Last November RSP Research Director, Robert Loe, attempted to articulate a purer education experience. Using Peter Brook’s “The Empty Space” as his inspiration, his blog sought to marginalise the importance of the the physical education space and highlight the key relationships within it. Yet this week, a report by the HEAD Project (Holistic Evidence and Design) at the University of Salford suggests that the characteristics of classrooms such as air quality, colour and light can together increase pupils’ progress. The research, funded by the EPSRC (Engineering and Physical Research Council) suggests that the impact of classroom design on attainment, within a year, could be as much as 1.3 sub-levels.
Today, Peter Cunningham of Innova Design Solutions explore the characteristics of outstanding classroom design arguing that optimising the design of classrooms can help students’ reach their full potential.
The study by the University of Salford reveals that classroom design and environmental factors could improve a student’s academic progress by as much as 25%. Classroom orientation, natural light, temperature, air quality, flexibility of space and the use of colour were all found to have a significant effect on students across 34 classrooms.
The research included a mix of age and ability groups and of the 751 students involved, it was found that 73% of variation in progression was directly attributed to class design and layout.
Shunning traditional classroom layouts, some schools are implementing forward-thinking designs and working spaces for their students. The Vittra School in Sweden is a great example; it’s been developed without conventional boundaries to allow students, placed in ability groups, to utilise the features of the whole school.
Flexibility of design is crucial: the traditional desk-and-chair layout has been replaced by open-plan areas that can be used for learning and recreation. These elements reflect a shift in learning practices from a teacher-focused to a pupil-focused mindset which encourages communication by minimising physical boundaries in the learning environment.
Collaborative learning can be impacted by classroom design. By building spaces within schools that allow pupils to sit in groups, rather than in rows, discussion is actively encouraged. It’s a simple shift that can have exciting repercussions.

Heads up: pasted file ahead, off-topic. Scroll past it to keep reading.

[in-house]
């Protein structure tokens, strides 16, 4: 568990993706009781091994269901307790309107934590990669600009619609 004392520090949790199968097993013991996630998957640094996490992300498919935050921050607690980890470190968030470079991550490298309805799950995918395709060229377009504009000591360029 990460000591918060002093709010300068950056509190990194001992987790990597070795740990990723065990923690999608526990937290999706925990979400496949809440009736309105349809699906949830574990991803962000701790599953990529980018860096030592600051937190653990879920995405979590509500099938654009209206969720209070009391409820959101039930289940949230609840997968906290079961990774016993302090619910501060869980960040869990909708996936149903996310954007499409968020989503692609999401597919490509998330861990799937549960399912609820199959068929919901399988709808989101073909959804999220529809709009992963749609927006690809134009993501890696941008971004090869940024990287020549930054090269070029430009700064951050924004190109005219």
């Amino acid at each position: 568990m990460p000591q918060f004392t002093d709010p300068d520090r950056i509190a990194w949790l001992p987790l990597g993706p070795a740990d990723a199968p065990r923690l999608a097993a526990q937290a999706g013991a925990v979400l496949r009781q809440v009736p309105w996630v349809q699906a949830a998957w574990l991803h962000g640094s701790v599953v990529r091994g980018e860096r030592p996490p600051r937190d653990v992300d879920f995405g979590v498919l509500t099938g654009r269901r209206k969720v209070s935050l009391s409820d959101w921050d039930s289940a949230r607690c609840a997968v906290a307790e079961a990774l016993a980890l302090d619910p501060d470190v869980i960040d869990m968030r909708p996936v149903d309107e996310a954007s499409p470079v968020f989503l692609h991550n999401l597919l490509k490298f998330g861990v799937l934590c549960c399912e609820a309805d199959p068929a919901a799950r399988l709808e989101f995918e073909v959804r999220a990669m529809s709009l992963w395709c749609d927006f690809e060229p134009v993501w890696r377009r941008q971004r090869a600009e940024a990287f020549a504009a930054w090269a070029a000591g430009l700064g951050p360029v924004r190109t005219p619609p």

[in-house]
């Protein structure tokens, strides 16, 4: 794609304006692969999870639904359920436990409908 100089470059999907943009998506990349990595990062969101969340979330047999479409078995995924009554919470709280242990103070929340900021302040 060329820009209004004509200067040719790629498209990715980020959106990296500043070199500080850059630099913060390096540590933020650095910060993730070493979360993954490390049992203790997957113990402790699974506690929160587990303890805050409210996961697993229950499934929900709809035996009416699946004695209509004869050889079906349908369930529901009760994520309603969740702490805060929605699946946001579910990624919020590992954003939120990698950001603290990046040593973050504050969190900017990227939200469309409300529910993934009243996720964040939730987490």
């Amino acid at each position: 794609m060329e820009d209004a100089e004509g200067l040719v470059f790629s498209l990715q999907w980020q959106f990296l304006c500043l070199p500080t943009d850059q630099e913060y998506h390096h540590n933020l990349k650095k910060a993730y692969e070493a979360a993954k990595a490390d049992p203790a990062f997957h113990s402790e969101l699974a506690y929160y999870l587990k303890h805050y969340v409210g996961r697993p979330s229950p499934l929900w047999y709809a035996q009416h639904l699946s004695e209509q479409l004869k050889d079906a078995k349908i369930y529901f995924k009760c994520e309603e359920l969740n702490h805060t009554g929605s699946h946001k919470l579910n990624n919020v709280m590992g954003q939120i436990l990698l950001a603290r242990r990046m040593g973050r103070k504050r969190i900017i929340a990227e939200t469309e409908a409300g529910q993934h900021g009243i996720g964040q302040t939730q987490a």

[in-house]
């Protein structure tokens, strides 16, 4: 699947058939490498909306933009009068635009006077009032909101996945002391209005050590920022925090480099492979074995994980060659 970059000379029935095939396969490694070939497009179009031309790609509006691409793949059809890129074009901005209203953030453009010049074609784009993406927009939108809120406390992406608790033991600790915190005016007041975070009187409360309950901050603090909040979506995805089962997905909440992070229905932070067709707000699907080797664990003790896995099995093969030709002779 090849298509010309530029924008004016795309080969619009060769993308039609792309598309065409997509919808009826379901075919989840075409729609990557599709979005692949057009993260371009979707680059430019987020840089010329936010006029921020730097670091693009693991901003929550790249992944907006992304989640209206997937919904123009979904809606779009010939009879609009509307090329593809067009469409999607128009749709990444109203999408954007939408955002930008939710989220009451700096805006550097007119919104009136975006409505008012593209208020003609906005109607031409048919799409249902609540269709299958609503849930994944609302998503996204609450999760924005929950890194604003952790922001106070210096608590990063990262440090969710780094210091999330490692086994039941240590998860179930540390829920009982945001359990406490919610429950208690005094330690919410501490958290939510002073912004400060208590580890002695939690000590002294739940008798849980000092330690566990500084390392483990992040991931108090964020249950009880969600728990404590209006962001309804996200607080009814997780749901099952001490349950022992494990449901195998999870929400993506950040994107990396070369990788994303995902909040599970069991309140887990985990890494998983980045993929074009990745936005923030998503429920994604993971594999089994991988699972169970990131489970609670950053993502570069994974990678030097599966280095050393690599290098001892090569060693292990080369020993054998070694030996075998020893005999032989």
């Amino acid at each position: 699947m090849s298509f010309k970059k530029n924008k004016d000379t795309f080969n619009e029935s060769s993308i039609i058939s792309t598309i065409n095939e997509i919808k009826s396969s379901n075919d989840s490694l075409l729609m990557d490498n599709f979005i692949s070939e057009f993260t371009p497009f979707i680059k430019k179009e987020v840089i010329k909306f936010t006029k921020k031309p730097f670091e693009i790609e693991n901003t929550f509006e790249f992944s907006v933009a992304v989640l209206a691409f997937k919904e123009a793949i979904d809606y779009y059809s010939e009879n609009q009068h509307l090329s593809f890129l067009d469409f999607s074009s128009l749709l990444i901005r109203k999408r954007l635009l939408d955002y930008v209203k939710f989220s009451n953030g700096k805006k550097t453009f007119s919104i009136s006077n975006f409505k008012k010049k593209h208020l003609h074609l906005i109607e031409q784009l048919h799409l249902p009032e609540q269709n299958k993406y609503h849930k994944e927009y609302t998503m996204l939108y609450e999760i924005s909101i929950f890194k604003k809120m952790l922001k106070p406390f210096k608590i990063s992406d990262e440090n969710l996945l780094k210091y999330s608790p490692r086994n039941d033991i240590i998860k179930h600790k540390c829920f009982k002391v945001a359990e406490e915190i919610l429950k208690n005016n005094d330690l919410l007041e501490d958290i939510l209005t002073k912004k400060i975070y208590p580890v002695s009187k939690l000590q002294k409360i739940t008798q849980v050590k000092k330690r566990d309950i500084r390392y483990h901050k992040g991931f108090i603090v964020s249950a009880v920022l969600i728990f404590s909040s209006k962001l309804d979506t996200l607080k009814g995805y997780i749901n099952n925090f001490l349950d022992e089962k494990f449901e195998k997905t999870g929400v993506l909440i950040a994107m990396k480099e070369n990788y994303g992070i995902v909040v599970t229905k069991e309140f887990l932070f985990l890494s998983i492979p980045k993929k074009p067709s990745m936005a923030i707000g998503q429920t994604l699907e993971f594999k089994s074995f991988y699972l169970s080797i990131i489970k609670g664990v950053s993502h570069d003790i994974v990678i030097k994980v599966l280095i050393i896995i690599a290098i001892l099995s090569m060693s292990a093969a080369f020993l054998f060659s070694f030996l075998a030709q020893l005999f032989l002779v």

Melanie Laing, Director of Innova Design Solutions, believes,
Creating a classroom that engages and motivates everyone who uses it is a major challenge. Things like clear lines of sight, clutter-free work surfaces, and good circulation areas all have a positive effect on behaviour.
What does all of this lead towards? What lessons can we take away from classroom design and its effect on learning? Well, put most simply the ways in which we choose to design and build our classrooms can have a demonstrative effect on the means of communication between students and their peers, and more importantly between teacher and student.
By allowing for educational spaces which actively encourage group participation and collaborative learning, teachers will find it easier to engage with, and encourage, communication between, their classes. As we continue to explore the effect that physical environment has on the learning behaviours of students, it’s rational to suppose that schools will take an ever-greater interest in the ways in which they can use classroom design to foster strong relationships and academic progress.
But does the debate end here? The Salford study suggests that ‘academic progression’ is improved as a result of a changed environment, but this doesn’t say that relationships are improved by environment or classroom design. What then is the link between all 3 (relationships, academic progress and environment)? Latif hints at the impact on enhanced communication; are their other benefits to thinking Relationally about design in order to explore the nuances of the Relational impact of classroom design we invited Samuel Fisher, Cambridge University Architecture graduate and Policy Development Partner of the Project, to carry on the conversation: